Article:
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Why contact tracing apps don't work, and why the UK's NHSX app will fail

(Image credit: Image Credit: Syda Productions / Shutterstock)

People are fed up of lockdown. Families want to get out, people need to earn money, and employers want their teams back at work. Contact tracing apps are being floated as the solution to easing the current lockdown - but will they work?

NCSC (the partnership arm of GCHQ) has been busy reassuring people that the NHSX app is secure, useful, and that everyone should do their part and install it. But is that actually the case?

The first problem is that the development team have decided to not use the application programming interface (API) that Apple and Google have made available in their mobile operating systems. APIs are designed to hide the underlying complexity of an operating system: rather than having to understand all the issues around Bluetooth communication, power management, and battery drain, we just talk to the relevant API, which then handles all these complexities for us.

NHSX have chosen not to use these APIs. This means that unless our phone is constantly unlocked, with the app in the foreground, the app will not work. Worse, it means that the app will have inefficient ways of using Bluetooth, which will lead to excessive battery drain.

The next problem is adoption: even in Singapore, take-up of the official app has been poor. Currently only around 20 per cent of the population there have downloaded the government's mobile app - far too few to make the data effective in tracking spread of the virus. It's difficult to see how or why the UK would achieve a high enough percentage of installations to make the collected data usable.

We have another issue, with false alerts.

False positives

Any app will have a specific definition of a contact - let's say another signal within three feet, for greater than 5 mins. Bluetooth is not particularly accurate - it's going to fail to measure that distance accurately. Additionally, the app won't be able to understand that there's a wall or a window between us and a contact. On top of that, not every contact with someone carrying the virus results in infection.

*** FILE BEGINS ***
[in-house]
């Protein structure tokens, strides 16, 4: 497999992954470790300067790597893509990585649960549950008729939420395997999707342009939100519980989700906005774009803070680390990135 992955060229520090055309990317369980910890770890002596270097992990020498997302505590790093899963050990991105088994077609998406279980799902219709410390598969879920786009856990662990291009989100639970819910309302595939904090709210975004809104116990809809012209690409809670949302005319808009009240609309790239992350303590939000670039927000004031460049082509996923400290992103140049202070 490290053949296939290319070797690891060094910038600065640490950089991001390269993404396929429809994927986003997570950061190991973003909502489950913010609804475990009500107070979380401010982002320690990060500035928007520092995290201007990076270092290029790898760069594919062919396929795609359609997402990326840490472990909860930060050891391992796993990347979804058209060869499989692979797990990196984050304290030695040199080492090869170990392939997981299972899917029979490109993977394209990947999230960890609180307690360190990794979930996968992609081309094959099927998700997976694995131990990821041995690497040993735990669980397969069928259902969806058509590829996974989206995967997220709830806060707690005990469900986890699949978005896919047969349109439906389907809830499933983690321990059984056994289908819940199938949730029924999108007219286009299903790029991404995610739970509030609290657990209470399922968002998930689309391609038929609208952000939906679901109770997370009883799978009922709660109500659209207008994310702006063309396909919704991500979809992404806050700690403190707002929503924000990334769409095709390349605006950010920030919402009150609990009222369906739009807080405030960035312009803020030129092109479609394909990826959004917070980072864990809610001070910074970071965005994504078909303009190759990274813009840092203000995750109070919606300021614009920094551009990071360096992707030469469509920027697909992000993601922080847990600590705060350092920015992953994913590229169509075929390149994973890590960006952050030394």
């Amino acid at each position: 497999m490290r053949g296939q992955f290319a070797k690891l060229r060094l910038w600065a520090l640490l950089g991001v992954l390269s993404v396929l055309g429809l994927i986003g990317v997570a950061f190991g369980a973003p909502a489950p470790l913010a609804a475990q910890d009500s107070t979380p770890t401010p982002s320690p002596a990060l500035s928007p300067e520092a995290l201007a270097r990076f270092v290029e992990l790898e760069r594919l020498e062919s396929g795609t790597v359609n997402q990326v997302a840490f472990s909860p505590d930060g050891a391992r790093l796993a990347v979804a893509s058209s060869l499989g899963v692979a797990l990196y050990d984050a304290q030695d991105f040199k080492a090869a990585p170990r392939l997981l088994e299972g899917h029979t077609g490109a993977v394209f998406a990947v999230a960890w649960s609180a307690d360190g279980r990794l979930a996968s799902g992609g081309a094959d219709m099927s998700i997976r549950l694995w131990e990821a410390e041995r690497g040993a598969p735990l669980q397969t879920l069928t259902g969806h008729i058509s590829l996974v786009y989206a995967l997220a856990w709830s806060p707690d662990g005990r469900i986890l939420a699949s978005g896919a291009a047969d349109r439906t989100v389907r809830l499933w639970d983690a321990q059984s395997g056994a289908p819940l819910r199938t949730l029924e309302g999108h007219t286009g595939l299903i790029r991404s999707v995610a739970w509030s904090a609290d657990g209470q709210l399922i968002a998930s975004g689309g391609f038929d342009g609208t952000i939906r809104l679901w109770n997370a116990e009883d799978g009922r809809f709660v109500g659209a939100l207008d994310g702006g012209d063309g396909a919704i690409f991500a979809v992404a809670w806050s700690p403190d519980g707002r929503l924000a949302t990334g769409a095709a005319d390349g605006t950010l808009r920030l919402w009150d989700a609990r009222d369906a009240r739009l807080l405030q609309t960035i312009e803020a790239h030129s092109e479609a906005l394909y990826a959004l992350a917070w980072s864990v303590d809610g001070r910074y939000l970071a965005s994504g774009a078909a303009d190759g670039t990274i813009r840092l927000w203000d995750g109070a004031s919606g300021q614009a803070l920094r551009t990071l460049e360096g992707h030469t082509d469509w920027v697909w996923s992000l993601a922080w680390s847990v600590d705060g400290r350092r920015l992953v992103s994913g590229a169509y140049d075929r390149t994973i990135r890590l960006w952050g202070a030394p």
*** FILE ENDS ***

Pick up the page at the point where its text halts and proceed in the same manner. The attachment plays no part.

This all means there will be lots of false positives - times when the app tells us we've been exposed to someone with the virus, when in reality we haven't.

False negatives

This is the opposite side of the coin - times when the app doesn't alert us to exposure, when in reality we were. Again, the inaccuracy of Bluetooth means the app could report us as being 10 foot from another contact, when in reality we are sitting next to them. This also assumes that everybody has the app installed and running. We also know that not every transmission of the virus is due to direct contact, or even limited proximity.

What if the app alerts us saying we’ve been exposed to an infected contact? With these issues, the app isn't accurate enough to justify a fortnight of quarantine. Equally, what if the app doesn't alert us? That doesn't mean we’re in the clear: we actually will have no idea if we’ve been infected or not.

If we can’t trust the app to accurately alert us, why would we install it? Public complaints about battery drain (due to not using Apple and Google's API) will give further reasons not to install it.

Ian Levy, Director at GCHQ, has stressing the privacy friendly nature of the app in his blog posts. He says the app “doesn’t have any personal information about you, it doesn't collect your location and the design works hard to ensure that you can’t work out who has become symptomatic,”.

The app itself, though, shows this to not be true. When we install it, the first thing it asks for is our postcode, and the app then logs the exact make and model of our phone.

Once we press the button on the app saying we feel unwell, the last 28 days’ worth of data collected is uploaded - where it becomes the property of NCSC (part of GCHQ). We won't be able to get it deleted, and they can keep that data indefinitely, for whatever research they want to carry out.

NHSX's Chief Executive, Matthew Gould, was reluctantly forced to confirm this when grilled by MPs concerned about the privacy implications.

We've seen from other companies how trivial it is to build a complete picture of a person and their movements from such small data points. Indeed, Facebook has built a multi-billion-dollar global business around this sort of data collation.

Then we come to the legality of all this: lawyers from a number of firms took a look and raised issues around the app and its data collection. In a release from Matrix Chambers, they said "a centralised smartphone system – which is the current UK Government proposal – is a greater interference with fundamental rights and would require significantly greater justification to be lawful. That justification has not yet been forthcoming."

Not only that, but the involvement of third party, private sector companies, with a history of data mining and behavioural analysis (like Faculty AI), has raised eyebrows as well: “the UK Government’s announcements for sharing health data between the private and public sector appear to be flawed. This means such data sharing is potentially not in compliance with legal requirements.”

The Government needs to focus on building trust in contract tracing apps, to get the adoption needed to provide accurate and actionable data. NHSX need to adopt Apple and Google’s APIs, as well as publishing the Data Privacy Impact Assessment (DPIA) and source code, before enough people will trust the application enough to install it.

Tom Kranz, Cyber Security consultant